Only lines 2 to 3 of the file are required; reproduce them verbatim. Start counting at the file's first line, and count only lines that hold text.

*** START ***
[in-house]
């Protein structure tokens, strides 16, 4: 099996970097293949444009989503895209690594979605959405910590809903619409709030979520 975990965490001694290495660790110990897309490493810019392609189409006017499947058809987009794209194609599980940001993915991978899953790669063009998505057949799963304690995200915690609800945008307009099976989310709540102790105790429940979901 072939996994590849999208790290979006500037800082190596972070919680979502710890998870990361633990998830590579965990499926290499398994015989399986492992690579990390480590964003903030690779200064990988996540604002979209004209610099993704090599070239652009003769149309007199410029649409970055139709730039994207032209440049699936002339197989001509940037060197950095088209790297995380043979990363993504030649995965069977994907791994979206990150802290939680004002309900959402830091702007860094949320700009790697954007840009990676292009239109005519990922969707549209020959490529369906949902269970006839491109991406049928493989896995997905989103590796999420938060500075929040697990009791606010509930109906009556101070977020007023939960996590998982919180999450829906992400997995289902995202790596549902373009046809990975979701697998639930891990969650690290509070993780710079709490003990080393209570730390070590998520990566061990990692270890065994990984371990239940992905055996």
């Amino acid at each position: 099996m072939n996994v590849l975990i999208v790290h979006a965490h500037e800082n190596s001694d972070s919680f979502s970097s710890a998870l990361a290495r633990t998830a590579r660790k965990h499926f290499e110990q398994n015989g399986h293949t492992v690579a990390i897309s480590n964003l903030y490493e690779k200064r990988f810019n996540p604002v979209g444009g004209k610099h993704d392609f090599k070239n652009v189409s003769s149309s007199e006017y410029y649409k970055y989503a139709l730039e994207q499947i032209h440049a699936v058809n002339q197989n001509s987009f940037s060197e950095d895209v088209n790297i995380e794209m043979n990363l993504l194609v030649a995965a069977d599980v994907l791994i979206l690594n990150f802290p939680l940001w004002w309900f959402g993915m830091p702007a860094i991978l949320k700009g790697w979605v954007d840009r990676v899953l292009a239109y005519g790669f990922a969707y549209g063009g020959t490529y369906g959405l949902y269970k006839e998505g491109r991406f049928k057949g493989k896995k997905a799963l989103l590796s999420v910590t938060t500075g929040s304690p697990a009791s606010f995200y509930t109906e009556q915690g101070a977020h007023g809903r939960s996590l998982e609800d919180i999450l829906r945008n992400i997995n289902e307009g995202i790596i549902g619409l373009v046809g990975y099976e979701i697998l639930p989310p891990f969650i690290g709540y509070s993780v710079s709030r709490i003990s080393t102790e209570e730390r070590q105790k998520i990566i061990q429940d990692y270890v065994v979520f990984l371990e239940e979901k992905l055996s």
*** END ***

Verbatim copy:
């Protein structure tokens, strides 16, 4: 099996970097293949444009989503895209690594979605959405910590809903619409709030979520 975990965490001694290495660790110990897309490493810019392609189409006017499947058809987009794209194609599980940001993915991978899953790669063009998505057949799963304690995200915690609800945008307009099976989310709540102790105790429940979901 072939996994590849999208790290979006500037800082190596972070919680979502710890998870990361633990998830590579965990499926290499398994015989399986492992690579990390480590964003903030690779200064990988996540604002979209004209610099993704090599070239652009003769149309007199410029649409970055139709730039994207032209440049699936002339197989001509940037060197950095088209790297995380043979990363993504030649995965069977994907791994979206990150802290939680004002309900959402830091702007860094949320700009790697954007840009990676292009239109005519990922969707549209020959490529369906949902269970006839491109991406049928493989896995997905989103590796999420938060500075929040697990009791606010509930109906009556101070977020007023939960996590998982919180999450829906992400997995289902995202790596549902373009046809990975979701697998639930891990969650690290509070993780710079709490003990080393209570730390070590998520990566061990990692270890065994990984371990239940992905055996």
């Amino acid at each position: 099996m072939n996994v590849l975990i999208v790290h979006a965490h500037e800082n190596s001694d972070s919680f979502s970097s710890a998870l990361a290495r633990t998830a590579r660790k965990h499926f290499e110990q398994n015989g399986h293949t492992v690579a990390i897309s480590n964003l903030y490493e690779k200064r990988f810019n996540p604002v979209g444009g004209k610099h993704d392609f090599k070239n652009v189409s003769s149309s007199e006017y410029y649409k970055y989503a139709l730039e994207q499947i032209h440049a699936v058809n002339q197989n001509s987009f940037s060197e950095d895209v088209n790297i995380e794209m043979n990363l993504l194609v030649a995965a069977d599980v994907l791994i979206l690594n990150f802290p939680l940001w004002w309900f959402g993915m830091p702007a860094i991978l949320k700009g790697w979605v954007d840009r990676v899953l292009a239109y005519g790669f990922a969707y549209g063009g020959t490529y369906g959405l949902y269970k006839e998505g491109r991406f049928k057949g493989k896995k997905a799963l989103l590796s999420v910590t938060t500075g929040s304690p697990a009791s606010f995200y509930t109906e009556q915690g101070a977020h007023g809903r939960s996590l998982e609800d919180i999450l829906r945008n992400i997995n289902e307009g995202i790596i549902g619409l373009v046809g990975y099976e979701i697998l639930p989310p891990f969650i690290g709540y509070s993780v710079s709030r709490i003990s080393t102790e209570e730390r070590q105790k998520i990566i061990q429940d990692y270890v065994v979520f990984l371990e239940e979901k992905l055996s």